The UN World Health Organization (WHO) has identified 1,500 people in Somalia suspected of having measles - more than 80% of these are children. Measles causes severe suffering and pain and can lead to blindness, swelling of the brain and extreme dehydration. Without a good healthcare system, these people struggle with the vital medical support they need.

Only 20% of UN Humanitarian Appeal for Somalia is currently funded

According to UNHCR statistics, only 20% of UN Humanitarian Appeal for Somalia is currently funded by donor countries, causing insufficient humanitarian aid available to counter this crisis. The people of Somalia look towards independent charities to provide life-saving aid. Together with your support, Muslim Aid can make a difference.

UN warns of 70% lower cereal production since 2011 in Somalia

Late and sporadic rains, coupled with low river water levels, have led to the poorest cereal harvest in Somalia since the beginning of the 2011 drought. Data gathered by UN and partners highlighted that in southern Somalia, cereal production was 70% lower than the average predicted for 2019. This shortfall has increased the food prices in Somalia, leading the country further into famine and starvation.

3 million Somalis are in need of health aid

Famine and violence over the 30-year civil war period, has weakened Somalia’s healthcare system. Further drought and flooding have contributed to widespread malnutrition and disease outbreak. According to WHO, a lack of access to healthcare, coupled with prolonged famine has resulted in 3 million Somalis in desperate need of medical assistance.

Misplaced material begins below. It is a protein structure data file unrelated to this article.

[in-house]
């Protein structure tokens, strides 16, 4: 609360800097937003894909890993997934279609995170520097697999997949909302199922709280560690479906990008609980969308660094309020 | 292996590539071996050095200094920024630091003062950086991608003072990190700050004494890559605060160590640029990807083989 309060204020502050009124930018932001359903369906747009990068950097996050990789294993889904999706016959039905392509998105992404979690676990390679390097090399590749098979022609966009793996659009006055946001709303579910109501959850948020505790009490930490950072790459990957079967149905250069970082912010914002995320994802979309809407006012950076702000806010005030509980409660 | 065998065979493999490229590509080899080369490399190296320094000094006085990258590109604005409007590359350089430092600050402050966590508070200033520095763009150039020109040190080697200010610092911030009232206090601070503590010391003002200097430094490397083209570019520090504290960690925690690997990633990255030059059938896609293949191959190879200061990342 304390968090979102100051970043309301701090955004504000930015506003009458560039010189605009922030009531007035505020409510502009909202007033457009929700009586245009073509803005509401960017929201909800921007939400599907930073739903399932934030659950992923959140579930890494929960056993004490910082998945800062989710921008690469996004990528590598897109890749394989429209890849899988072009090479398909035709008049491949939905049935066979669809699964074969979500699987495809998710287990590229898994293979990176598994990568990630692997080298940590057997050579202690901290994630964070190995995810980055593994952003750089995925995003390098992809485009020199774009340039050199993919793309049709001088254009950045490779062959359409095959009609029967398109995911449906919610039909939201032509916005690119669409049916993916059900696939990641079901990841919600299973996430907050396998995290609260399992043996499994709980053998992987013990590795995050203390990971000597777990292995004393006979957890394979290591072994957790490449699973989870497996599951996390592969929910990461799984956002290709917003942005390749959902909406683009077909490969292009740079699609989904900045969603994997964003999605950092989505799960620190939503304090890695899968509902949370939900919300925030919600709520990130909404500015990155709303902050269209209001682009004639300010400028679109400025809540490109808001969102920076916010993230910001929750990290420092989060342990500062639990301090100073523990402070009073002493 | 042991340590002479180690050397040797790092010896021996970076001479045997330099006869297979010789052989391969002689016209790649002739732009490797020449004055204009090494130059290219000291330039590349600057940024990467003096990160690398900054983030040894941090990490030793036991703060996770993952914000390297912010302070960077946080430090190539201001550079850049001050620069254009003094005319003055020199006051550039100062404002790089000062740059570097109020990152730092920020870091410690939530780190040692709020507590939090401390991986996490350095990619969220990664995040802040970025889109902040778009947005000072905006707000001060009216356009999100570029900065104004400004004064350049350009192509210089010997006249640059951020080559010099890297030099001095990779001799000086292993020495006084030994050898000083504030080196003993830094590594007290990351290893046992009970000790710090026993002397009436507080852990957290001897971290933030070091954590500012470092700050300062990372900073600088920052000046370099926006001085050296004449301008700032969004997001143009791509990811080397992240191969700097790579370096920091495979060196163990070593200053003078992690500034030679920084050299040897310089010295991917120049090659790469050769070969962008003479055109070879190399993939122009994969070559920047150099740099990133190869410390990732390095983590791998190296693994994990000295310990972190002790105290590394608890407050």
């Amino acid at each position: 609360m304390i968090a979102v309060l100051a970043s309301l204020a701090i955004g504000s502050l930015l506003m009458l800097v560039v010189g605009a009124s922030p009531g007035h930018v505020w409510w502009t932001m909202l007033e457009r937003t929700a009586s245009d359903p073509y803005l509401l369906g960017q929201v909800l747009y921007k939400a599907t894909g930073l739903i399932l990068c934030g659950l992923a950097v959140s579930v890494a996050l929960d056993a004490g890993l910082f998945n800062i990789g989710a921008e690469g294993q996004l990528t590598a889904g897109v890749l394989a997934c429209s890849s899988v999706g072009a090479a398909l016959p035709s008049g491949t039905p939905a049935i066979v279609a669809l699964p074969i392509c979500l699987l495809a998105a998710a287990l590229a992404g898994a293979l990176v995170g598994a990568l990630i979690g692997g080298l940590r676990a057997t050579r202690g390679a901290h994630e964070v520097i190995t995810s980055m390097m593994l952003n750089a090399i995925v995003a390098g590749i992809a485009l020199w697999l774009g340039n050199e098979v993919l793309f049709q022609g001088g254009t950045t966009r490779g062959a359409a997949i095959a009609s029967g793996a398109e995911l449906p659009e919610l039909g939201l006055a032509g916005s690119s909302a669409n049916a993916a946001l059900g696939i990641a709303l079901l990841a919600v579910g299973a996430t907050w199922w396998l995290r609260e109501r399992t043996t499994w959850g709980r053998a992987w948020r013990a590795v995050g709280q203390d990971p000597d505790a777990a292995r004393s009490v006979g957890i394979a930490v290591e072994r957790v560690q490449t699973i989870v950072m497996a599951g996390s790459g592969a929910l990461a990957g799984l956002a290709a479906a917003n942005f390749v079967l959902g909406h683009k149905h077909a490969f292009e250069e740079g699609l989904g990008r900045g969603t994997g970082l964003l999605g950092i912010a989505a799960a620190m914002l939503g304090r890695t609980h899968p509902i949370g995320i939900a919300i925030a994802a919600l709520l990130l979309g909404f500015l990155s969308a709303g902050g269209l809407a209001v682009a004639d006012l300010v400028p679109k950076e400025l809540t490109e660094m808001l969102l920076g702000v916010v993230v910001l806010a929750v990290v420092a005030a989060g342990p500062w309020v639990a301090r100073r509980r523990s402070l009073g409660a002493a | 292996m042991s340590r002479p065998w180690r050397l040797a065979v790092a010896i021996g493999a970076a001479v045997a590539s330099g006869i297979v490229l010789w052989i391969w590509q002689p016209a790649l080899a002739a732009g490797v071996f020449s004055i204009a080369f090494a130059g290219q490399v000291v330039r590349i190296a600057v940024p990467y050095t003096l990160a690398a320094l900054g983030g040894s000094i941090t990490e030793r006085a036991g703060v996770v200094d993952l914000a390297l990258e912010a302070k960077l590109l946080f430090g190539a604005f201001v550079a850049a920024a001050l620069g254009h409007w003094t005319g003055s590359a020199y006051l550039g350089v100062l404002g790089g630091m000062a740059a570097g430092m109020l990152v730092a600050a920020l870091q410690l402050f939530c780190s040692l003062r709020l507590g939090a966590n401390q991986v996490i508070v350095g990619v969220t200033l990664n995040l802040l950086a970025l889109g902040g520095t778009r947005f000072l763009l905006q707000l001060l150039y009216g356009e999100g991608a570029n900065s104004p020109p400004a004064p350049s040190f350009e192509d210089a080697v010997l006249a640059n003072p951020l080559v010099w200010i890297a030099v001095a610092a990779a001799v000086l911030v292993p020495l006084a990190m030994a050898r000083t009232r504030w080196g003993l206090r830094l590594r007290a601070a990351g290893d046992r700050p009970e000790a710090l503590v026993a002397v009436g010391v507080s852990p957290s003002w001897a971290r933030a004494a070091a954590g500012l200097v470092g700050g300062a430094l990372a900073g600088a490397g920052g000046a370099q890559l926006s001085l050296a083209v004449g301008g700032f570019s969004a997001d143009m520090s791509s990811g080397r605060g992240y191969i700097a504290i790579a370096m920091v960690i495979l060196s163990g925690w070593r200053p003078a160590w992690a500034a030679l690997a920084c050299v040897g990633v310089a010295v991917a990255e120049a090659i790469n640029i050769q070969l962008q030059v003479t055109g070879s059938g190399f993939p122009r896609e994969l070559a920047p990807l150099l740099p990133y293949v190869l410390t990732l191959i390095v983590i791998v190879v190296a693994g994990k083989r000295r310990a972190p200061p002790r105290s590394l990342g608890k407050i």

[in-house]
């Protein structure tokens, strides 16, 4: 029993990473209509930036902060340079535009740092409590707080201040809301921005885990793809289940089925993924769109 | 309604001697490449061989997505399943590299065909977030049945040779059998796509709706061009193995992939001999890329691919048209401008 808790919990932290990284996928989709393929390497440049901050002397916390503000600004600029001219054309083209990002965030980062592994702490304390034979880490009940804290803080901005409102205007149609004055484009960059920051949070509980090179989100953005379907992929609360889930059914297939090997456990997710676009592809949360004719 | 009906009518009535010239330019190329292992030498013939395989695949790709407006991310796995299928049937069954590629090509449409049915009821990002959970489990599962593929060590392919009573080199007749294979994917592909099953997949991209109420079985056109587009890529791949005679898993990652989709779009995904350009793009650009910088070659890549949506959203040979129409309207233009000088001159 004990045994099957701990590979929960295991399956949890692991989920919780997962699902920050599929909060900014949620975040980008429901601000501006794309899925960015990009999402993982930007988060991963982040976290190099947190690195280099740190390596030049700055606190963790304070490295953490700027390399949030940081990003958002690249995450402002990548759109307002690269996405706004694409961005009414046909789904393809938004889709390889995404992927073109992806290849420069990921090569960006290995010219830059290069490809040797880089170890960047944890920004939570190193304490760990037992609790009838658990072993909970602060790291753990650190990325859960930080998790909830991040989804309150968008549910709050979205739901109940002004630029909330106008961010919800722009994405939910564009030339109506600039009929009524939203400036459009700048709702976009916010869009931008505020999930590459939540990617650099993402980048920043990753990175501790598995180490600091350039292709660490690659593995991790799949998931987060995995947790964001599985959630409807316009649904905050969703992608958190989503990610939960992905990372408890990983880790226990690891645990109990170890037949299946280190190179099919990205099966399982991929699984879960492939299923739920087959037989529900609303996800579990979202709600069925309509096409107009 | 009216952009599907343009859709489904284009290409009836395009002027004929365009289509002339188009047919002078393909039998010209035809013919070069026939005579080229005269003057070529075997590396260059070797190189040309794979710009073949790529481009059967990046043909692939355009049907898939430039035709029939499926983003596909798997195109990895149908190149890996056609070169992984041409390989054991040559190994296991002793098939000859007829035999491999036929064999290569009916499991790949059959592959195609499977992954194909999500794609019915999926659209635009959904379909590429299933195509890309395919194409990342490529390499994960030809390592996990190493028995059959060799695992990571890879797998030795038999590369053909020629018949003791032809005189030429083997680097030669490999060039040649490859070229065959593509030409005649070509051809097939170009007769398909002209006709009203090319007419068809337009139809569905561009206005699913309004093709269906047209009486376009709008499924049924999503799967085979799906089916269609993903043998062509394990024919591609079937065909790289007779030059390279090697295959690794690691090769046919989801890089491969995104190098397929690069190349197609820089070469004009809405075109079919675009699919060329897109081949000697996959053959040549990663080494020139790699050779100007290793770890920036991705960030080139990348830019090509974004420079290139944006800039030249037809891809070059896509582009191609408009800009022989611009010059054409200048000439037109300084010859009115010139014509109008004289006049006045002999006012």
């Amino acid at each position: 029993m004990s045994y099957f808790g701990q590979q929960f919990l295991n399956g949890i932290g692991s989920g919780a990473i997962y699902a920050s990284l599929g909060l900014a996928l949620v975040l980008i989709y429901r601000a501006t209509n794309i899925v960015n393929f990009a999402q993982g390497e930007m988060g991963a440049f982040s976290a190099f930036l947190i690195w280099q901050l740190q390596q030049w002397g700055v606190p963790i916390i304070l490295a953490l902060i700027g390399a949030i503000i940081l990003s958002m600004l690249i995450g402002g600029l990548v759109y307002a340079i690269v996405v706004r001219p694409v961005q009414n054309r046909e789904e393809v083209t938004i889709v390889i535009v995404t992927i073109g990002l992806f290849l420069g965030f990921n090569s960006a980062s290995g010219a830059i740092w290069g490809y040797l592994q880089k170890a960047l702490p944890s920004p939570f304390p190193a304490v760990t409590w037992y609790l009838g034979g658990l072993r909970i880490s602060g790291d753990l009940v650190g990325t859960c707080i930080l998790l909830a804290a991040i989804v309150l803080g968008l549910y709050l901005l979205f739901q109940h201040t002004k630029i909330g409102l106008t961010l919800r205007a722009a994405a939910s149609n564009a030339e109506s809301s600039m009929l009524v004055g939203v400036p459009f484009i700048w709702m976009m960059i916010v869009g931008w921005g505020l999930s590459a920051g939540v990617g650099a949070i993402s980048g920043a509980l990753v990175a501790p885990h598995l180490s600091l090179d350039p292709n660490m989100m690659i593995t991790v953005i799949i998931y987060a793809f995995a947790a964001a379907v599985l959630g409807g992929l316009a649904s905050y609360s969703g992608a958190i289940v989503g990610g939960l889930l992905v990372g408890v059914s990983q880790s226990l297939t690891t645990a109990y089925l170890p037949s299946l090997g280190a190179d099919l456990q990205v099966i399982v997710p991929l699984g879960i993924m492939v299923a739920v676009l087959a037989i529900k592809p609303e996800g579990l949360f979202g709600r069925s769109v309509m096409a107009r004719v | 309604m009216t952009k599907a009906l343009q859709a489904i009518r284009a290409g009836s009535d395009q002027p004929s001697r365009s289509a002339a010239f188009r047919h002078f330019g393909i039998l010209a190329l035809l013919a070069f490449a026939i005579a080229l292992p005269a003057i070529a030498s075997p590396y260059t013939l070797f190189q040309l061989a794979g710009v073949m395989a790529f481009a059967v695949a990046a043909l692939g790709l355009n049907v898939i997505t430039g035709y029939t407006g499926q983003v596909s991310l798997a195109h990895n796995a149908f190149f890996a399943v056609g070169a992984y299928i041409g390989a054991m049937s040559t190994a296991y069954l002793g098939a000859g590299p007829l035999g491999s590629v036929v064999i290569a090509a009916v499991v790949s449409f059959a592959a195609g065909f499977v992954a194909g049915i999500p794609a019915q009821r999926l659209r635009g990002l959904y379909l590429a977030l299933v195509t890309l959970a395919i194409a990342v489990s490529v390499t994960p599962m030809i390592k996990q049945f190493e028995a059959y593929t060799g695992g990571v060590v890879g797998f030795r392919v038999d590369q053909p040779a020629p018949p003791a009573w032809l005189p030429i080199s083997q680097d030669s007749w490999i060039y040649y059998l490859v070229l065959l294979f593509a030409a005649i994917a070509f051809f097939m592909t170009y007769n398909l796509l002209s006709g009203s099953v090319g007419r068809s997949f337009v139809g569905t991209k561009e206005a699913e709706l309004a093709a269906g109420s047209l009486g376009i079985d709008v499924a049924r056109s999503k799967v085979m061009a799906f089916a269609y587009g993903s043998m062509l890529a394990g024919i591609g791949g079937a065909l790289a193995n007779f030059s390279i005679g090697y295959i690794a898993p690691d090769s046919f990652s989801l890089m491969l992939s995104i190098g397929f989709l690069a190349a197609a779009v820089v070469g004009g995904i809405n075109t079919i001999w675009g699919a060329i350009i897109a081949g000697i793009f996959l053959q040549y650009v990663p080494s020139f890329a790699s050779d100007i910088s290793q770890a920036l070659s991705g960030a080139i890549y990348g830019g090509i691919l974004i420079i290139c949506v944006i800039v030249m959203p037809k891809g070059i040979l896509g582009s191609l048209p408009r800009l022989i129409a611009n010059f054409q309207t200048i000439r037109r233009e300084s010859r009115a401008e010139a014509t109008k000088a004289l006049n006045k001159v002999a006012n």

1.8 million Somali children between the ages 5-17 years are out of school 

Data from UNICEF warns of the education crisis in Somalia, as 1.8 million children and young people are currently missing out on education. Schools are not only places for learning but also important in delivering healthcare and vital services to children. Schools provide structure and a sense of normality, where children have fun, develop friendships and create futures – but sadly, millions of Samali children are missing out.

Only 33% of Somali families have access to safe and clean drinking water

According to UNICEF, only a third of Somali families have access to safe and clean drinking water. WHO has attributed hundreds of thousands of deaths to water-related diseases such as acute respiratory tract infections and diarrheal diseases. You can help provide Somali families with clean water by supporting the digging of new wells and repairing existing ones.

Donate Today and Help Somalia

Vulnerable families need your help to meet basic needs and survive the malnutrition they are living with. Muslim Aid is committed to easing the suffering of the vulnerable; donate today to the Water for Somalia appeal and help Muslim Aid to build borehole water wells, supplying safe drinking water for the next 30 years.

Just £150 can provide clean safe drinking water for 6 families, up to 60 people

Just £500 can provide clean safe drinking water for 33 families, up to 200 people

Just £1,000 can provide clean safe drinking water for 66 families, up to 400 people

Just £2,500 can provide clean safe drinking water for 166 families, up to 1,000 people 

Just £5,000 can provide clean safe drinking water for 333 families, up to 2,000 people